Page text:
Cape Town - The Anti-Eviction Campaign will be attending the Anti-Afrophobia (anti-Xenophobia) march on parliament tomorrow to support fellow Africans in their struggle. The march will begin at Keizergracht Street by Cape Tech at 10am and will be led by a coalition of refugee and immigrant organisations.
The AEC will be highlighting the commonality between its members which have been evicted and/or threatened with evictions, and the plight of the thousands of refugees who have also been “evicted” by violence from their homes and communities.
In particular, the AEC would like to point out the following:
- That the attacks did not arise out of nowhere. Instead, hatred of foreigners has been approved of and often encouraged by the South African government and in particular the police. Raids on immigrant communities have been commonplace and police have dealt with these vulnerable groups an inhumane manner - especially the many incidents of torture and deaths at the Lindela Detention Centre. These acts by government have fostered and legitimised anti-immigrant feeling across the country.
- That the government’s abysmal response has done little to stop the violence and has infringed on the rights of undocumented Africans. In particular, the police have encouraged and even sometimes taken part in the looting. Moreover, the “temporary” refugee camps are in disgusting conditions which has earned sharp reprimands from both the refugees and the United Nations.
- That the anger of the poor is substantial and legitimate. But rather than being directed at other helpless Africans, it should be directed at the perpetrators of their poverty - the oppressive government and the wealthy elite.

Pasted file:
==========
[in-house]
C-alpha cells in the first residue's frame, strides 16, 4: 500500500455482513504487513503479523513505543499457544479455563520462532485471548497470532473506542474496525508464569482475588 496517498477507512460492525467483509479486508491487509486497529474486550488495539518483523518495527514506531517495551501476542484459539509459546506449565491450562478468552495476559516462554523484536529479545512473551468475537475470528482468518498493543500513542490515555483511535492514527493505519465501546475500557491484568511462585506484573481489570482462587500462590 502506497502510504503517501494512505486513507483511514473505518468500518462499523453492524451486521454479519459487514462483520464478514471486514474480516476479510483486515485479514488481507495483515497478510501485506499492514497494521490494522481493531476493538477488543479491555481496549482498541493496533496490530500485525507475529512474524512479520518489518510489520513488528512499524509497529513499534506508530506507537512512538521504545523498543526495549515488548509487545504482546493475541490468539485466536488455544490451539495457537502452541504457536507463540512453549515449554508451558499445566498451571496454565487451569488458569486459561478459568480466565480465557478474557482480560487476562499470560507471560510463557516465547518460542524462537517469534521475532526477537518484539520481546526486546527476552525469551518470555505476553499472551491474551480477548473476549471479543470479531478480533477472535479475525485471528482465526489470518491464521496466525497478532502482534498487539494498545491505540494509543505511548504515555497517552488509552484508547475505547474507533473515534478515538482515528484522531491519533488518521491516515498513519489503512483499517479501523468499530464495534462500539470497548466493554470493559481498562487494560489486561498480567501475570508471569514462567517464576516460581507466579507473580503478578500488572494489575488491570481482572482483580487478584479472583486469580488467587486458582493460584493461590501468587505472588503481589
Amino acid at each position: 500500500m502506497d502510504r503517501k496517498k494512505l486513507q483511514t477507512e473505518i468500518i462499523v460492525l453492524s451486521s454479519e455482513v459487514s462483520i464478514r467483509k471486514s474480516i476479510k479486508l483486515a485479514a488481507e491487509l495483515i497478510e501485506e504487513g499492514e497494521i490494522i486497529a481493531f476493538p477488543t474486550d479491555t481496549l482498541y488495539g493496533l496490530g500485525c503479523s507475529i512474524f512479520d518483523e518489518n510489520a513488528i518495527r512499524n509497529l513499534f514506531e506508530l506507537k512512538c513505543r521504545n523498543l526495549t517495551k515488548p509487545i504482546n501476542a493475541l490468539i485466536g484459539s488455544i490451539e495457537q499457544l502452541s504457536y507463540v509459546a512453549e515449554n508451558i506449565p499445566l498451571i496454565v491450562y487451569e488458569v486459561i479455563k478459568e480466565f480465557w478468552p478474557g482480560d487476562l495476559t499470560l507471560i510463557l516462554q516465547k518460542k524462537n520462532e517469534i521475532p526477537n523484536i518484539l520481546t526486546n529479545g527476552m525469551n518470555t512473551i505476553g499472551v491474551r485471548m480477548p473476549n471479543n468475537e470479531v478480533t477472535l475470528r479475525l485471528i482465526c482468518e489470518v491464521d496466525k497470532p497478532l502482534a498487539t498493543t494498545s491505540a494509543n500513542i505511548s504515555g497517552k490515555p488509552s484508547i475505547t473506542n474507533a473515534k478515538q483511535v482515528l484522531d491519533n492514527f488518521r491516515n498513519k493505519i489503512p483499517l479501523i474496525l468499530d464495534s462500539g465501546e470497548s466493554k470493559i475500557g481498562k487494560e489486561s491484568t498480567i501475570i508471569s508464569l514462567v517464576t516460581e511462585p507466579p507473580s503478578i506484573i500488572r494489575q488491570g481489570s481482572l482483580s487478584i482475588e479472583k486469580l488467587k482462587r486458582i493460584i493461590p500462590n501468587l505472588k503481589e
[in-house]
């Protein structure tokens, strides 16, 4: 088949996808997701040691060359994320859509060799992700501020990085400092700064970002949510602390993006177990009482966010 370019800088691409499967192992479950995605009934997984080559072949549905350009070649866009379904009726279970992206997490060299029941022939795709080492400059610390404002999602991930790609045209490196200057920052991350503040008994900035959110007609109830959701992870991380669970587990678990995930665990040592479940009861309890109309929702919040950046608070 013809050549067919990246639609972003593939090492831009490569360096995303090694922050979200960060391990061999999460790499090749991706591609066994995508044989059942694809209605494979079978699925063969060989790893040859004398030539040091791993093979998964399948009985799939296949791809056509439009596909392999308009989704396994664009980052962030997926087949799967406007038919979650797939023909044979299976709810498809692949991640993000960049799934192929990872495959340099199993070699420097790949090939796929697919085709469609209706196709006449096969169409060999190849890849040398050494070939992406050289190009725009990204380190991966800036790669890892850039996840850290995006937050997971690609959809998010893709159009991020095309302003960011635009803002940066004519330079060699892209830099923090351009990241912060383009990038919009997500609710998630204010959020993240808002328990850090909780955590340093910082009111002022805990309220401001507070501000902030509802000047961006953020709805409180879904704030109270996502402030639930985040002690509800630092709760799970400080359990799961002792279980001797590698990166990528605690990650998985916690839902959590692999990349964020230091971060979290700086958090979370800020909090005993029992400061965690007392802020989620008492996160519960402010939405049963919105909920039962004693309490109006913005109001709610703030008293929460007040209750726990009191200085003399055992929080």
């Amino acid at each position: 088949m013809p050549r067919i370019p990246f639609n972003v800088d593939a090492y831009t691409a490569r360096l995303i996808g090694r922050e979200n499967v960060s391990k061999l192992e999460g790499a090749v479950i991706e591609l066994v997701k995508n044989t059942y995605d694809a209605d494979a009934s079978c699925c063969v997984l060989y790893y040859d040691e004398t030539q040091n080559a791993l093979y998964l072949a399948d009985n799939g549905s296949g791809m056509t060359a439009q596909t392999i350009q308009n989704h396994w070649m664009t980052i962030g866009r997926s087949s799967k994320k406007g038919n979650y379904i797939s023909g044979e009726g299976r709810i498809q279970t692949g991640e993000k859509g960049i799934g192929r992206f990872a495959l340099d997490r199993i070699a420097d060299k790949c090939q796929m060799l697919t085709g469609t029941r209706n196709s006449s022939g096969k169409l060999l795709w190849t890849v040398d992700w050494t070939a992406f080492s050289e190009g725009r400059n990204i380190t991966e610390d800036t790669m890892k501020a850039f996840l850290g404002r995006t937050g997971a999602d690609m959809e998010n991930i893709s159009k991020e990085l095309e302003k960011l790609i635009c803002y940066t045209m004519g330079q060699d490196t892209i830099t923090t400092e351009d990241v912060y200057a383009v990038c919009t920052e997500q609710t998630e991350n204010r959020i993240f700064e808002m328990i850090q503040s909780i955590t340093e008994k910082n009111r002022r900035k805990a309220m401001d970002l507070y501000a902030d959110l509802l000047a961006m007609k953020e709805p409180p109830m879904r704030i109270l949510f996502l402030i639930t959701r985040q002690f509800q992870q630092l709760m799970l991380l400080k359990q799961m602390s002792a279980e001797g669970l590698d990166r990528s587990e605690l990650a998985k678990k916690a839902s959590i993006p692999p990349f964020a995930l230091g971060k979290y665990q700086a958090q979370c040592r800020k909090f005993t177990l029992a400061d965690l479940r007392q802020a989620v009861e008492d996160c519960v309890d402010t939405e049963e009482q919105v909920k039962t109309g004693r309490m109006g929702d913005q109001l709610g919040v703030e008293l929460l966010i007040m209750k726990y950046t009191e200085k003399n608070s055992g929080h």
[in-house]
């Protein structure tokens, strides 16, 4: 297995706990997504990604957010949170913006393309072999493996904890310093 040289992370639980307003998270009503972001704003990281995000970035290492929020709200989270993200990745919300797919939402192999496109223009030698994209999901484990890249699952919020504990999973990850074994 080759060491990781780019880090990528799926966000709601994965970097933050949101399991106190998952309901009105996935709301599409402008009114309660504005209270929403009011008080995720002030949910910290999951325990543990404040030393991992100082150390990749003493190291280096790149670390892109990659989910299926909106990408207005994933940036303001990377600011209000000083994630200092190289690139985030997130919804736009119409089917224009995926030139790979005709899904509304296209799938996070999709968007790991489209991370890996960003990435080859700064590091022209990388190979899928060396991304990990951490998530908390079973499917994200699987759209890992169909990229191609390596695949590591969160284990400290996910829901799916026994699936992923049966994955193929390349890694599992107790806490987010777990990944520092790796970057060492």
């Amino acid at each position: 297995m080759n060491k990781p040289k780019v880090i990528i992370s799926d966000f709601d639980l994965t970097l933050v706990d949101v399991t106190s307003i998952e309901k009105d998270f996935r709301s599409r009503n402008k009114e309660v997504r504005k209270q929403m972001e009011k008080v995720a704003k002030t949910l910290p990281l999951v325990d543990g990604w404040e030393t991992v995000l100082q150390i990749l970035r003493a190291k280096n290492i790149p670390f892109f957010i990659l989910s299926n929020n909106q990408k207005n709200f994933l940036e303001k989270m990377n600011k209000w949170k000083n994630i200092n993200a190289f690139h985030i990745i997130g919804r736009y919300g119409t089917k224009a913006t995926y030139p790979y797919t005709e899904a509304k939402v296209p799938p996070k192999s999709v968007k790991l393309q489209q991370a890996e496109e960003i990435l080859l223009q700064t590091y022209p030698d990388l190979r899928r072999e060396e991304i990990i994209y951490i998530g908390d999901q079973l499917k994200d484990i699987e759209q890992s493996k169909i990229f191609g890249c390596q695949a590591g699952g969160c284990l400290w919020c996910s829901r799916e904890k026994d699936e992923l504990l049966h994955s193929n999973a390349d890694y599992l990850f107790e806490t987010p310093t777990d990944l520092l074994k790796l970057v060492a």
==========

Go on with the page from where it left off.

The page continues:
- That the only long-term solution to afrophobia (xenophobia) and other forms of violence is to end the oppression of all poor people living in South Africa. If the poor had houses, if the poor had jobs, if the poor had decent health-care, reasonably priced food staples, and meaningful redistribution of land, they would not be blaming and fighting their neighbors for the little scraps they do have. It has been well documented that most of the actual violence in Cape Town had very little to do with hatred for foreign Africans and everything to do with it being an excuse to snatch a bag of mealies. When people are hungry, they’ll do almost anything to feed their family.
And so, we invite everyone to come join in on tomorrow’s march to parliament. We, as the poor of South Africa, will march along with thousands of Somalians, Nigerians, and Zimbabweans because we believe that the perpetrators of Afrophobia are the same people who are evicting us from our houses.
For comment, please call Mncedisi at and Gary at